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Call for papers-16th Biennial Conference: Rethinking Marketing, Growth & Development: Contesting & Contextualizing Knowledge

Call for papers-16th Biennial Conference: Rethinking Marketing, Growth & Development: Contesting & Contextualizing Knowledge

Organization Name: Indian Institute of Management Tiruchirappalli (IIM Trichy)

Apply By: 24 Aug 2020

Location: IIM Tiruchirappalli

Presentation Date: 16 Dec. 2021 - 18 Dec. 2021

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ISMD 2021 16th Biennial Conference: Rethinking Marketing, Growth, and Development: Contesting and Contextualizing Knowledge

About the Organization:

Indian Institute of Management Tiruchirappalli (IIM Trichy) is a public graduate business school located in Tamil Nadu, India. Founded in 2011, they are one of the seven Indian Institutes of Management the Indian government had set up during the Eleventh Five-Year Plan and was mentored by IIM Bangalore. The Institute offers a congenial and professional working environment.

About the Conference

Extant research in marketing is Eurocentric and marginalizes non-Western perspectives and experiences (Ellis et al. 2011, Eckhardt, Dholakia, and Varman 2013). A limited worldview has resulted in the marketing knowledge and practices rooted in the majority world (settings such as Africa, Asia, and South/Central America) being under-examined (Varman and Saha 2009, Varman and Sreekumar 2015). Even in an ostensibly “globalized” domain such as international marketing, the West remains the key referent against which “the Rest” are compared and understood.

While globalization has resulted in greater intercultural contact, it has also led to the spread of neoliberalism. The neoliberal ideology has proven remarkably hardy, and has not only survived, but flourished in the aftermath of the financial crises and recession in the first decade of the 21st century. Crouch (2011) attributes the resilience of neoliberalism to the enormous power wielded by corporations, and places a mild hope on civil society and social movements acting as countervailing forces on such power.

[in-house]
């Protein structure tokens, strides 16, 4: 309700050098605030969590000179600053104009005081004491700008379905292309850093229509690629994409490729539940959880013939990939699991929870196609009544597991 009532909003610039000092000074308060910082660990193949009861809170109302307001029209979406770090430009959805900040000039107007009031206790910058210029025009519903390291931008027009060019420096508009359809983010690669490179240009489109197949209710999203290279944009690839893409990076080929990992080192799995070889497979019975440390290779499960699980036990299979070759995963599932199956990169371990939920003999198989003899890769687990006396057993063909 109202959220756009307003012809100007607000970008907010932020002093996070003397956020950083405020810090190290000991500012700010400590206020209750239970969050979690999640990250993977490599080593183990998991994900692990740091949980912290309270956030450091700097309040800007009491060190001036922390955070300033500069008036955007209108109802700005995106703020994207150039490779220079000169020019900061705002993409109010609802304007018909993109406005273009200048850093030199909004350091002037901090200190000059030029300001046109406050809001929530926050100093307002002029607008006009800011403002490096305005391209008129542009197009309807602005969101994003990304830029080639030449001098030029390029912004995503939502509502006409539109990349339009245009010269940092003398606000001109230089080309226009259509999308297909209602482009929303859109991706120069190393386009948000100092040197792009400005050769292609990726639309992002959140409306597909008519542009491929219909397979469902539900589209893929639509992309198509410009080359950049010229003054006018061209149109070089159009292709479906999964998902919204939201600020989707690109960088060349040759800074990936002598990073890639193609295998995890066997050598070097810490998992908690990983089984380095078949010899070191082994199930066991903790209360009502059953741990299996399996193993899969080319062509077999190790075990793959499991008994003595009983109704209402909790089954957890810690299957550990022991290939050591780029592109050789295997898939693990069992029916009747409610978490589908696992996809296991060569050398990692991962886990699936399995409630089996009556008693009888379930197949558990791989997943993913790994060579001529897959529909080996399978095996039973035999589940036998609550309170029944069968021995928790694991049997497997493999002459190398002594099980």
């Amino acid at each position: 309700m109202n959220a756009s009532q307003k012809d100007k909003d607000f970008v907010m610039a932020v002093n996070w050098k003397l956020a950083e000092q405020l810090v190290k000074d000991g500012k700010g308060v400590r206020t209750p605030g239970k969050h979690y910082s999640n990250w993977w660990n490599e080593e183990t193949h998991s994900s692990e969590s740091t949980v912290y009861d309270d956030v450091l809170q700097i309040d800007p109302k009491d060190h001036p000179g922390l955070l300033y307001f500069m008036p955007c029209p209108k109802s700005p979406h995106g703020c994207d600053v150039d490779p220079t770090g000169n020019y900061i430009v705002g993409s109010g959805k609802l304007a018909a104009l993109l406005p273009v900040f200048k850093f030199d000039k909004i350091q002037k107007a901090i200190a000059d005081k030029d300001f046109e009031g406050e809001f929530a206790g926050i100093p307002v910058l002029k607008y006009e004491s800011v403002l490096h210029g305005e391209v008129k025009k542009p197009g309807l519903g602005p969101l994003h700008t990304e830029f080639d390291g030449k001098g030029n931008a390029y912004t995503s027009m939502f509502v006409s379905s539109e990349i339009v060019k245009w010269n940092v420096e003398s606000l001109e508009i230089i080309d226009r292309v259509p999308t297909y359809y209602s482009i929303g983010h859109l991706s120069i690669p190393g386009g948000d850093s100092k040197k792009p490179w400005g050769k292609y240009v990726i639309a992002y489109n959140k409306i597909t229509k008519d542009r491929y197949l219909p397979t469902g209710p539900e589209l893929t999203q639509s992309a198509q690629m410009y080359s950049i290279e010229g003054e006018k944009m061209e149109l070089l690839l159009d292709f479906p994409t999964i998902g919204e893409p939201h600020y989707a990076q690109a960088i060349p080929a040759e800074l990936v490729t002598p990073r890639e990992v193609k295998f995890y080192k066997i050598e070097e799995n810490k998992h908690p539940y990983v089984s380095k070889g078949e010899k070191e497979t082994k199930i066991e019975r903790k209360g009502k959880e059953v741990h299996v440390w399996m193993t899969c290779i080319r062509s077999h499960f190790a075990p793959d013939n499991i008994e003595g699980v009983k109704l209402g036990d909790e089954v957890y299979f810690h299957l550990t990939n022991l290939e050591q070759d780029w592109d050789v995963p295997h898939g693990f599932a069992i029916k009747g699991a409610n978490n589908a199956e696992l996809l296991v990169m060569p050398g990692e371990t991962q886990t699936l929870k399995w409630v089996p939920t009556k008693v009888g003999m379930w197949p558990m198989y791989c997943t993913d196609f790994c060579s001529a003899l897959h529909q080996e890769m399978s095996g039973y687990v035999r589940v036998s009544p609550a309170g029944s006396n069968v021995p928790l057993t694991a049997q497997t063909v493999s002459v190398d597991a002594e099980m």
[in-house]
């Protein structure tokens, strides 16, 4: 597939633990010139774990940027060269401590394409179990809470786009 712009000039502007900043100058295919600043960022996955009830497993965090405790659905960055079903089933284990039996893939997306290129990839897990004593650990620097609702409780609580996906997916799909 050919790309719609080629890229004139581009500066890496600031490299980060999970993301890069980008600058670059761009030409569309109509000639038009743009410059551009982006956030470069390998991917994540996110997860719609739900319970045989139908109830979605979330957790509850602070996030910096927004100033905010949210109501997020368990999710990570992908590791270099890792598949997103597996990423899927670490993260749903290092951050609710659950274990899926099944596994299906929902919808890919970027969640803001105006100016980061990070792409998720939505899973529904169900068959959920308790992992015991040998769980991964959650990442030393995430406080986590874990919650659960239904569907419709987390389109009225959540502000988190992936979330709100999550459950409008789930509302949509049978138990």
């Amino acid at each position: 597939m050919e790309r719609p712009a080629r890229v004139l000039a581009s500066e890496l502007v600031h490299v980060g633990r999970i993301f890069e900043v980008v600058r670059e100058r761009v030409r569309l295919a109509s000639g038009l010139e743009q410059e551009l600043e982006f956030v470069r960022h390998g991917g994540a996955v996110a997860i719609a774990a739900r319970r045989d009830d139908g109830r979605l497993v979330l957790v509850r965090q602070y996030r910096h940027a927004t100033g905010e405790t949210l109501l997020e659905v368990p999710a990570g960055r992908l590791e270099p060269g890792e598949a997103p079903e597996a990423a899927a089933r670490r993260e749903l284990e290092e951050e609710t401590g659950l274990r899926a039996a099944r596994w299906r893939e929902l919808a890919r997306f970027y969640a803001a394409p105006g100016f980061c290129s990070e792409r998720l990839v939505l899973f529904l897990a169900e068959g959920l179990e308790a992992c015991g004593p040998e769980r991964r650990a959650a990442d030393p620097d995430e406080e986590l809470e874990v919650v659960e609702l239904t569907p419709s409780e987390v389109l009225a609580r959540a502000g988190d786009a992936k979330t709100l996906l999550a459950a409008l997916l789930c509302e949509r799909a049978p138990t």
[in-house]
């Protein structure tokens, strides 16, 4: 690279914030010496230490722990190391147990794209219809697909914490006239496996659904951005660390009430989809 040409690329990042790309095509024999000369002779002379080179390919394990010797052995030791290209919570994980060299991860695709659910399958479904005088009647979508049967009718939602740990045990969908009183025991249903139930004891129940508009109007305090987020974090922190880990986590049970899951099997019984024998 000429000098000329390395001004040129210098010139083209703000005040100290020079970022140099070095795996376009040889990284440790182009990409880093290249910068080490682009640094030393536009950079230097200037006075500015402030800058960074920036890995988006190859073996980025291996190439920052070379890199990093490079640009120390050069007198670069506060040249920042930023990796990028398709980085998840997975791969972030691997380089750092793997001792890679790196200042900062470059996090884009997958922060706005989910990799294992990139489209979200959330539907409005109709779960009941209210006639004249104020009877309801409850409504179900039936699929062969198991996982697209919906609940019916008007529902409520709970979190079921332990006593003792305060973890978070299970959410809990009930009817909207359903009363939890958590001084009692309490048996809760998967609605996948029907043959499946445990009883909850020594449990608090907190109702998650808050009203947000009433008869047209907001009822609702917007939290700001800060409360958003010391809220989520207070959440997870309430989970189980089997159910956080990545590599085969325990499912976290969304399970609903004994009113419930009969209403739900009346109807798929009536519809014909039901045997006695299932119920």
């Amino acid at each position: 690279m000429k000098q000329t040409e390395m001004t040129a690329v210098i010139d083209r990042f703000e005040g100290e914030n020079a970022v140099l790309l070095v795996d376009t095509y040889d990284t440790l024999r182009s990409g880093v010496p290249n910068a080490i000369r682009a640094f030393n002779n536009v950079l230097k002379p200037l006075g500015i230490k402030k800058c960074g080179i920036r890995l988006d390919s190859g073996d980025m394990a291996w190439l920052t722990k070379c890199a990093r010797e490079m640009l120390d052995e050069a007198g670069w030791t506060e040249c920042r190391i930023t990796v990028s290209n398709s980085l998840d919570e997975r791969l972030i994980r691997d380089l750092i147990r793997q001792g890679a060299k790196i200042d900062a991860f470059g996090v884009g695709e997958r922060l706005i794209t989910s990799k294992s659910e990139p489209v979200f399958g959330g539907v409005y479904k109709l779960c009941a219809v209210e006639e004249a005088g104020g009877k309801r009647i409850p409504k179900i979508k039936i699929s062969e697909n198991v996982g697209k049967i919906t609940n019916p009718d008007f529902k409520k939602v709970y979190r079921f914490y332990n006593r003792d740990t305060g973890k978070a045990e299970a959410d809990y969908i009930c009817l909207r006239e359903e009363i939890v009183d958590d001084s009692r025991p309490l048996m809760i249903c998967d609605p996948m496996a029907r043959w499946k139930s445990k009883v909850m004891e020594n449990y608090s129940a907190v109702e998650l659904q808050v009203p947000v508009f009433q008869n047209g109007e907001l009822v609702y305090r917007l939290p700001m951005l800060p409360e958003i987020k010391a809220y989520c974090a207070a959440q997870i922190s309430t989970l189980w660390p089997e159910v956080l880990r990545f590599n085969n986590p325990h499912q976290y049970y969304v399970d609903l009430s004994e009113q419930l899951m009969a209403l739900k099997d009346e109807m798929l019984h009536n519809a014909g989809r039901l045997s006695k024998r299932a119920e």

The onward march of neoliberalism has exacerbated Bauman’s (2000) somewhat dystopian vision of liquidity, accompanied by consumer precarity and helplessness. An unabashedly neoliberal thinking has infiltrated even academic institutions, leading to identity crises and insecurity (see Knights and Clarke 2014). On the other hand, somewhat paradoxically, nativism appears to be on the rise in countries across the world, with populist governments pandering to at times xenophobic tendencies.

There is an urgent need to critique and deconstruct the key nodal points of Eurocentric neoliberal discourse centered around the West, markets, marketing, growth, and development. Scholarship has to move beyond its oversimplified dichotomies and exclusionary tendencies for any effective critique of neoliberalism to emerge.

Specifically, scholars in marketing need to engage with some important questions: How are the hierarchies of knowledge in the discipline structured? How do we subvert the existing hierarchies of knowledge to create a more participatory, inclusive, and socially just disciplinary agenda? Whose purposes do marketing and markets serve? What do we mean when we talk and write on issues such as growth and development? How are power relations embedded in markets, growth and development discourse? As academics, how can we strive for marketing and growth that caters to the needs of the most vulnerable sections of the global population? How can we contextualize marketing knowledge and understanding, and ensure that marketing discourse does not get homogenized and blindsided by focusing on specific geographies such as the West?

Call for Papers

Papers are invited in the following topics:

  • Management education under neoliberalism
  • Hegemony of markets and consumer resistance
  • Marketization and development
  • Poverty, markets, and vulnerable consumers
  • The connected era, consumer subjectivity, and well being
  • Rethinking consumer culture and development
  • Alternative imaginations of markets and development
  • Decolonization and the Global South
  • Online and Physical Retailing in Emerging Economies: Promises, Patterns and Polemics
  • Enacting resilience towards sustainable outcomes
  • Climate change, markets, and consumption
  • Marketing and Agnotology
  • Organizing radically: Alternatives to corporate capitalism
  • Gender, markets, and the Global South
  • Historical perspectives on markets and development

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